At 10.30am I joined the first of two Tramtown tours of the day and as it was a good deal drier and sunnier than my last time on the tour in February when it snowed! The tour began outside in the yard where after the safety briefing, we walked along the side of the workshops past the depot fan and round to the Paint Shop.
In the paint shop was Balloon 723, which has been stripped of it's Christmas vynals and had the 80s livery that was underneath the vynals sanded down ready for a repaint into an as yet undisclosed livery. It was interesting to hear that the trams are still hand painted using brushes rather than being spray painted as the brushed on paint gives a thicker coat that lasts longer in the harsh salt and sand ladened environment of Blackpool. We also heard how there is now only one painter, who deals with all the heritage tram fleet as well as touching up bus panels as well, the painter does a fantastic job with some stunning paint jobs on display on the heritage fleet!
The tour then moved into the Body Shop where Brush Car 634 in its new Terror Tram advert was stabled awaiting attention prior to a potential entry into service later this year, also there were the bodies of Lytham 31 and Glasgow 1016, both of which are future major restoration projects. It was interesting to hear how both trams came to be snapped up by Heritage Tram Tours and the future plans for both trams. One current major restoration project on the tramway is that of Balloon 704. 704 has been stripped to its basic framework awaiting the fitting of a new underframe as it's current one is life expired and drooping at the ends. Once some repair work has been done on the current body frame, 704's frame will be transferred onto a new underframe that we will see in the next part of the tour, the fitting shop.
In the fitting shop, we see the large array of blacksmiths tools and the forge that alot of spare parts are made in. Due to the age of the fleet, parts are not available off the shelf so have to be made. One item that has been made recently from scratch is a complete replacement underframe, which will go under Balloon 704. The underframe for 704 which was built by one engineer working from a set of plans initially drawn up 90 years ago and found in the heritage archives. Again, this highlights the 'can do' attitude of the staff and volunteers at Heritage Tram Tours, Tram Town and Blackpool Transport.
Also in the Fitting Shop was Standard 143. Standard 143 was transferred to the Fylde Transport Trust in 2003 to restore from a fire damaged works tram back to its original condition as a 1924 built Standard Car. As it was discovered that there was an issue with one of 143s motors following restoration, the motors from Standard 147 have been transferred to 143 to allow the tram to enter service hopefully by the summer and 147 will also be back in service once the repaired motors have returned from the company who are repairing them.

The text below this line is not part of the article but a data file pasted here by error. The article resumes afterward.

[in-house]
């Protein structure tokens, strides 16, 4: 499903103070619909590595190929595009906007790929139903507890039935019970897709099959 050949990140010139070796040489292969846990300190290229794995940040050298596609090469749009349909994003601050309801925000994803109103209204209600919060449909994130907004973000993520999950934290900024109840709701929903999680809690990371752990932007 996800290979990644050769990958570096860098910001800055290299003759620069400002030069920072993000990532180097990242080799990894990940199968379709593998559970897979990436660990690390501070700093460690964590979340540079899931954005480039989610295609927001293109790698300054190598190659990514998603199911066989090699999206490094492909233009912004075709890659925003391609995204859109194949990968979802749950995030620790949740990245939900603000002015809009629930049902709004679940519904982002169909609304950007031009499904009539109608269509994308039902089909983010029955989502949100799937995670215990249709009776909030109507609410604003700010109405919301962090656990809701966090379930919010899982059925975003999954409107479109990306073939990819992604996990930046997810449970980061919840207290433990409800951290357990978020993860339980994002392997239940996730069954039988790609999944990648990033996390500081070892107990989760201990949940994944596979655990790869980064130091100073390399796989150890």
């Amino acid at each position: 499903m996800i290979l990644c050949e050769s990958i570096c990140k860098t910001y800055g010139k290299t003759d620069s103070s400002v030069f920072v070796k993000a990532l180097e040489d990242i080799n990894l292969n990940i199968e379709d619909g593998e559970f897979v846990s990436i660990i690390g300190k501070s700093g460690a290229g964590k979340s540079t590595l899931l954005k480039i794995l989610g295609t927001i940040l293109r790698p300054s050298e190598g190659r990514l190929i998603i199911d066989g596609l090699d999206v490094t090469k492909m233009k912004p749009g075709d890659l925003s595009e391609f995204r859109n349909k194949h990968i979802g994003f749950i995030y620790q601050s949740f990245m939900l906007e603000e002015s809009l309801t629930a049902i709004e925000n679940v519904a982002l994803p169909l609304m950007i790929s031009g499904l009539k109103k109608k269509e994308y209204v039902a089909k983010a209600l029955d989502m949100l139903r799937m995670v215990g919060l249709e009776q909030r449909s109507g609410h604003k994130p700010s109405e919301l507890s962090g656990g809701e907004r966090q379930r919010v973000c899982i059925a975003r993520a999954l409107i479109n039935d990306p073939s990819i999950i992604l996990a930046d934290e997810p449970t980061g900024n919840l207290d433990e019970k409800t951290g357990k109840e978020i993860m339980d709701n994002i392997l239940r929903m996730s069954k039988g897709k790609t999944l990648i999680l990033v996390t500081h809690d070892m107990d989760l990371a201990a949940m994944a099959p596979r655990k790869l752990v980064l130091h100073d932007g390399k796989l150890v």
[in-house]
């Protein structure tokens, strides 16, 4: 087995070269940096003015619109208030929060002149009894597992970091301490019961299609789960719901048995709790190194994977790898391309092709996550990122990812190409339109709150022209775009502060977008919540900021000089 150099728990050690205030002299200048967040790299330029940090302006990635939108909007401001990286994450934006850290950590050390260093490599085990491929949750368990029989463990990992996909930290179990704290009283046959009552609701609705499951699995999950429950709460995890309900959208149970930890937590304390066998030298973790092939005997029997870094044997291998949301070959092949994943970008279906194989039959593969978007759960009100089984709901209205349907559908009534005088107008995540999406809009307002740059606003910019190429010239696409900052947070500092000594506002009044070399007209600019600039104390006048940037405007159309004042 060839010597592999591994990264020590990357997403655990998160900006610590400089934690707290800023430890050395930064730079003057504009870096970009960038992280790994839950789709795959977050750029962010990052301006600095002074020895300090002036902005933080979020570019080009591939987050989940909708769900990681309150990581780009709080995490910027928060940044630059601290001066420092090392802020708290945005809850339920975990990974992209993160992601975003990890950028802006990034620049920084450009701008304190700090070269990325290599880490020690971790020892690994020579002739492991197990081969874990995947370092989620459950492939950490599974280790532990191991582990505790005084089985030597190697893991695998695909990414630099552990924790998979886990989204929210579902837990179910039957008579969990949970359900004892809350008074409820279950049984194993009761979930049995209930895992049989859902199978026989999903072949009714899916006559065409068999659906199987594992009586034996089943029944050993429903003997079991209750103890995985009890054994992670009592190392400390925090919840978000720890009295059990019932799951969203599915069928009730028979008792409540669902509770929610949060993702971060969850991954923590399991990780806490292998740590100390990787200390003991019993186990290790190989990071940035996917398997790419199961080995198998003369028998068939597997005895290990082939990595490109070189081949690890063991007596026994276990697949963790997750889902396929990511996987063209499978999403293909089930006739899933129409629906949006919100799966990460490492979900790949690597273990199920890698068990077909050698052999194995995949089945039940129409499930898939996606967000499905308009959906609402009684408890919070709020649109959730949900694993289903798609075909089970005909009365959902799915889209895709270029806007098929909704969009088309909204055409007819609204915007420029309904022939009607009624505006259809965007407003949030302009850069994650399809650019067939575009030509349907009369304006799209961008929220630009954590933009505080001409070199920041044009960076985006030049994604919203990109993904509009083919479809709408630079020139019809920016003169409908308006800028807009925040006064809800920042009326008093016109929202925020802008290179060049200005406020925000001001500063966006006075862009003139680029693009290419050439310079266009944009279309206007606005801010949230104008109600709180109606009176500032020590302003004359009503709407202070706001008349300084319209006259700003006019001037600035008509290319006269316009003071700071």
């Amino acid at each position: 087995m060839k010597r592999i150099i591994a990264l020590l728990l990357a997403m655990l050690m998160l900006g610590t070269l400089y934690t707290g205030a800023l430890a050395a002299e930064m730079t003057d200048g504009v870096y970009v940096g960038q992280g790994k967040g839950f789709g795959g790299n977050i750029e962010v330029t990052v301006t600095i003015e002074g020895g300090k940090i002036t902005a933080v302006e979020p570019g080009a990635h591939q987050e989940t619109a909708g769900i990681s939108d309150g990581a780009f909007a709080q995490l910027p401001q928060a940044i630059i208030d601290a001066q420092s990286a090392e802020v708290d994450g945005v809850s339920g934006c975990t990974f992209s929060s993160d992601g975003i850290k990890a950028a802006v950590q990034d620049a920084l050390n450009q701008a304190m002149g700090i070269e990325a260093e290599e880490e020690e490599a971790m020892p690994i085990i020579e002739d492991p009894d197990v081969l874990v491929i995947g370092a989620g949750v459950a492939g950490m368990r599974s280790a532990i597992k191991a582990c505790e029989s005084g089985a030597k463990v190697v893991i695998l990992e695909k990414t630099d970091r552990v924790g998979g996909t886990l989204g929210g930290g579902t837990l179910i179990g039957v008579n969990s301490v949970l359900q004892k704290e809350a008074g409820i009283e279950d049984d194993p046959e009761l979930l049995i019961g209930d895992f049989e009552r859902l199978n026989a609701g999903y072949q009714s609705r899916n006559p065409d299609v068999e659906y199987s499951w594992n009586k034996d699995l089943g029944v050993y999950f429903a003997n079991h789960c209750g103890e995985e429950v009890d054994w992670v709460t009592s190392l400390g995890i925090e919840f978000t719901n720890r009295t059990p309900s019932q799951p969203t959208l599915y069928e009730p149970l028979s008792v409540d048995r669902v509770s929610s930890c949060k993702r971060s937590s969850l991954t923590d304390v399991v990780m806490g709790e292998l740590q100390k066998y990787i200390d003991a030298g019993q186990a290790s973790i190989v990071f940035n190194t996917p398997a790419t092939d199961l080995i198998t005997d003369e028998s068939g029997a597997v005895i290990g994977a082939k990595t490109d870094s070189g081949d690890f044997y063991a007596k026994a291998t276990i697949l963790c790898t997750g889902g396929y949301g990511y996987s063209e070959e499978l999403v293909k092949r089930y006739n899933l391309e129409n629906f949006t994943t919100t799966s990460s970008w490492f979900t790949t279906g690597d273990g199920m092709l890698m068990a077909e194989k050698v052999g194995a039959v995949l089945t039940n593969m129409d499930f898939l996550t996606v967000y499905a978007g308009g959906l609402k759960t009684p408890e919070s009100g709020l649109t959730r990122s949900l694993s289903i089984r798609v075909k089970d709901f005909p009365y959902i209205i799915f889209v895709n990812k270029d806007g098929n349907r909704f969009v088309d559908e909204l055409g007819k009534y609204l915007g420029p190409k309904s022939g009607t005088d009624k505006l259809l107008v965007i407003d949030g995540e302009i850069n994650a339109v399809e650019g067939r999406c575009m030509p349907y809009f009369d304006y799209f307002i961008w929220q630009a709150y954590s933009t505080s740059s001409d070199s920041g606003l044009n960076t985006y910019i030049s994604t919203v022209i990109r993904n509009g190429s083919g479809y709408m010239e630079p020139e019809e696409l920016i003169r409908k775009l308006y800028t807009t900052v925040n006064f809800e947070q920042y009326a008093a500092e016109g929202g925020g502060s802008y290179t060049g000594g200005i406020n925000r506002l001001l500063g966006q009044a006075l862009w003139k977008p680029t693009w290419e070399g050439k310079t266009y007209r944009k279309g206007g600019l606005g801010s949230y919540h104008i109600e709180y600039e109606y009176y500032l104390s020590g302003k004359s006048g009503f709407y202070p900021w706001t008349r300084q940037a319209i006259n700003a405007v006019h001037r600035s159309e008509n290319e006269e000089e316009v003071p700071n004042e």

Another feature of the Fitting shop that we got to see was the gas ring that is used to remove old tyres from the tram wheels and for the fitting of new tyres.
We then crossed over to the main depot building, where it is safe to say that the roof is in a sorry state and full of holes. Part of the reason for Tramtown being set up and the tours running is to help to raise some of the money required to replace the roof and to allow the tram fleet to be in a far more protected environment which will protect the heritage fleet from the elements. Future plans also include the current engineering facilities in the workshops being moved over into the main depot as well as the building being used as a visitor centre for the tramway, however not of the 'stuffed and mounted' variety where every tram in it becomes a non runner. Tramtown want the trams to be running out on the prom and also eventually to bring visitors to Tramtown by tram!
One thing you'll notice when you visit Tramtown is that there are always improvements from your last visit! In the space of 2 months, some new viewpoints have opened up within the sheds allowing you to get closer to and photograph more of the fleet, various parts of the depot have received a new coat of paint including the track numbers having been repainted on the ground on the depot fan. Last time we got to sit onboard Bolton 66, this time we got to sit on board Coronation 660 and found out some of the interesting history of the fleet of 25 Coronation trams that were meant to revolutionise the tramway in the 1950s but had a short working life and were mostly scrapped by the 1970s.
We were then taken to the first of the new viewing areas opened up where we heard some of the history of the illuminated fleet in front of the long stored Hovertram 735. The viewing area also gave the chance for a close look at Brush cars 625 and 632 as well as Twin Car trailers 681 and T2.